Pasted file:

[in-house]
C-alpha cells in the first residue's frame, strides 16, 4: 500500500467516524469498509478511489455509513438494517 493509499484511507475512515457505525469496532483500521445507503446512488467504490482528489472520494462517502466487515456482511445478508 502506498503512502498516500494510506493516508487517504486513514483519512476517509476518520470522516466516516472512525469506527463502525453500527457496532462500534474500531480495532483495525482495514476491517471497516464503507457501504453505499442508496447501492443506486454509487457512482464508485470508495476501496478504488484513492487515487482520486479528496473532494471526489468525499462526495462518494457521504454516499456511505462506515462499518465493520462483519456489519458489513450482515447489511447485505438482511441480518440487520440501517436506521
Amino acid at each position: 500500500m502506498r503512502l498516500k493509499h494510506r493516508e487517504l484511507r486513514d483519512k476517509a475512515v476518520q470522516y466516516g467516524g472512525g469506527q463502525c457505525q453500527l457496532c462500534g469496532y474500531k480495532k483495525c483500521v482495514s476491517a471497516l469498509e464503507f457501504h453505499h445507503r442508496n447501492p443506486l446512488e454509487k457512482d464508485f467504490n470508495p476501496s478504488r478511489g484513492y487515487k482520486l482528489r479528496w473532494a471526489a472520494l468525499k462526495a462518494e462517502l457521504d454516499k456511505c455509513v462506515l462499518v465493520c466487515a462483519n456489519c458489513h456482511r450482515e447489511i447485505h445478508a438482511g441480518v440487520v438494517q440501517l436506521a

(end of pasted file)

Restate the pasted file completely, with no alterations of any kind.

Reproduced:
[in-house]
C-alpha cells in the first residue's frame, strides 16, 4: 500500500467516524469498509478511489455509513438494517 493509499484511507475512515457505525469496532483500521445507503446512488467504490482528489472520494462517502466487515456482511445478508 502506498503512502498516500494510506493516508487517504486513514483519512476517509476518520470522516466516516472512525469506527463502525453500527457496532462500534474500531480495532483495525482495514476491517471497516464503507457501504453505499442508496447501492443506486454509487457512482464508485470508495476501496478504488484513492487515487482520486479528496473532494471526489468525499462526495462518494457521504454516499456511505462506515462499518465493520462483519456489519458489513450482515447489511447485505438482511441480518440487520440501517436506521
Amino acid at each position: 500500500m502506498r503512502l498516500k493509499h494510506r493516508e487517504l484511507r486513514d483519512k476517509a475512515v476518520q470522516y466516516g467516524g472512525g469506527q463502525c457505525q453500527l457496532c462500534g469496532y474500531k480495532k483495525c483500521v482495514s476491517a471497516l469498509e464503507f457501504h453505499h445507503r442508496n447501492p443506486l446512488e454509487k457512482d464508485f467504490n470508495p476501496s478504488r478511489g484513492y487515487k482520486l482528489r479528496w473532494a471526489a472520494l468525499k462526495a462518494e462517502l457521504d454516499k456511505c455509513v462506515l462499518v465493520c466487515a462483519n456489519c458489513h456482511r450482515e447489511i447485505h445478508a438482511g441480518v440487520v438494517q440501517l436506521a